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dc.contributor.authorLarkin, Murl A.
dc.date.accessioned2010-04-16T14:59:30Z
dc.date.available2010-04-16T14:59:30Z
dc.date.issued1966
dc.identifier.citation16 Am. U. L. Rev. 18en_US
dc.identifier.urihttp://hdl.handle.net/10601/589
dc.description.abstractAlthough it may be arguable that the guarantee of the Fourth Amendment to the federal constitution that people shall be secure against unreasonable searches and seizures is not a limitation upon the power granted to Congress to “make Rules for the Government and Regulation of the land and naval Forces,” current military law is relatively unconcerned with such a concept. Professor Larkin traces the history of this unconcern.en_US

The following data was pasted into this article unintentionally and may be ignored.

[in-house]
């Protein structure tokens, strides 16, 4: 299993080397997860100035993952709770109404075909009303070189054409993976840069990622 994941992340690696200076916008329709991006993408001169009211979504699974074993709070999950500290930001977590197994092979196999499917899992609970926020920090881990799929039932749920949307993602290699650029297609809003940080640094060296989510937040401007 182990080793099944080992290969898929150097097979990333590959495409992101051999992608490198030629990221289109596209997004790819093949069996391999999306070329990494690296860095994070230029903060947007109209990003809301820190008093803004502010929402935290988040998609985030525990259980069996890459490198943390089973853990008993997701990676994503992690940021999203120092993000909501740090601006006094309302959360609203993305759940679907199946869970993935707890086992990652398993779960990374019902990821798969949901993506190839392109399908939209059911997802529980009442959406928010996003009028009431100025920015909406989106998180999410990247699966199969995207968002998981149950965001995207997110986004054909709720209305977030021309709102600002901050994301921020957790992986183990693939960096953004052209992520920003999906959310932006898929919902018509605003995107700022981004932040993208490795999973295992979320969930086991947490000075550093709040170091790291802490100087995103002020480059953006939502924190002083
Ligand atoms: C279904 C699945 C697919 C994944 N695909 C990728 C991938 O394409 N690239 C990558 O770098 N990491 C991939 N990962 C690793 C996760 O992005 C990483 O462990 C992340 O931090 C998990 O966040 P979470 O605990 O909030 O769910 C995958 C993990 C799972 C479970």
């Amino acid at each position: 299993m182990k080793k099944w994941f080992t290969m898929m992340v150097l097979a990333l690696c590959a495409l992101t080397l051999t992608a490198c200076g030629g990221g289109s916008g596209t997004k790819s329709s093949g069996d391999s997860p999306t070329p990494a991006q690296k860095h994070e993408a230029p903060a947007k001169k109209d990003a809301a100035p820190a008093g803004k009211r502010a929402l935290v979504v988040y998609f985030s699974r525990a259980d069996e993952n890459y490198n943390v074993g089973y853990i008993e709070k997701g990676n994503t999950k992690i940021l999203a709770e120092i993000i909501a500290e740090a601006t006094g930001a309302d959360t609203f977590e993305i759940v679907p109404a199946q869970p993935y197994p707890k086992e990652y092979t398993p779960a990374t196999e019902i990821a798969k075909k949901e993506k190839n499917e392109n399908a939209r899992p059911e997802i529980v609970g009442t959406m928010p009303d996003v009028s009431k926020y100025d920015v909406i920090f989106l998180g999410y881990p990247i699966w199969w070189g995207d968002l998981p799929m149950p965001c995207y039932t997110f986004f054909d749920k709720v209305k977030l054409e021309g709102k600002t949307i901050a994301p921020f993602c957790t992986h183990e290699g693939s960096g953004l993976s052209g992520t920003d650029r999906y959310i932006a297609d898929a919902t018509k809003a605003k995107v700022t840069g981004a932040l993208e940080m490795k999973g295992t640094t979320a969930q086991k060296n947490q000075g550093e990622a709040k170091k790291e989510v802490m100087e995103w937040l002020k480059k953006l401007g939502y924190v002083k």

dc.publisherAmerican University Law Review
dc.relation.urihttp://heinonline.org/HOL/Page?handle=hein.journals/aulr16&collection=journals&id=20&men_hide=false&men_tab=citnav
dc.subjectFourth Amendmenten_US
dc.subjectSearches and seizuresen_US
dc.subjectMilitary lawen_US
dc.titleThe Military "Search Warrant"en_US
dc.typeArticleen_US


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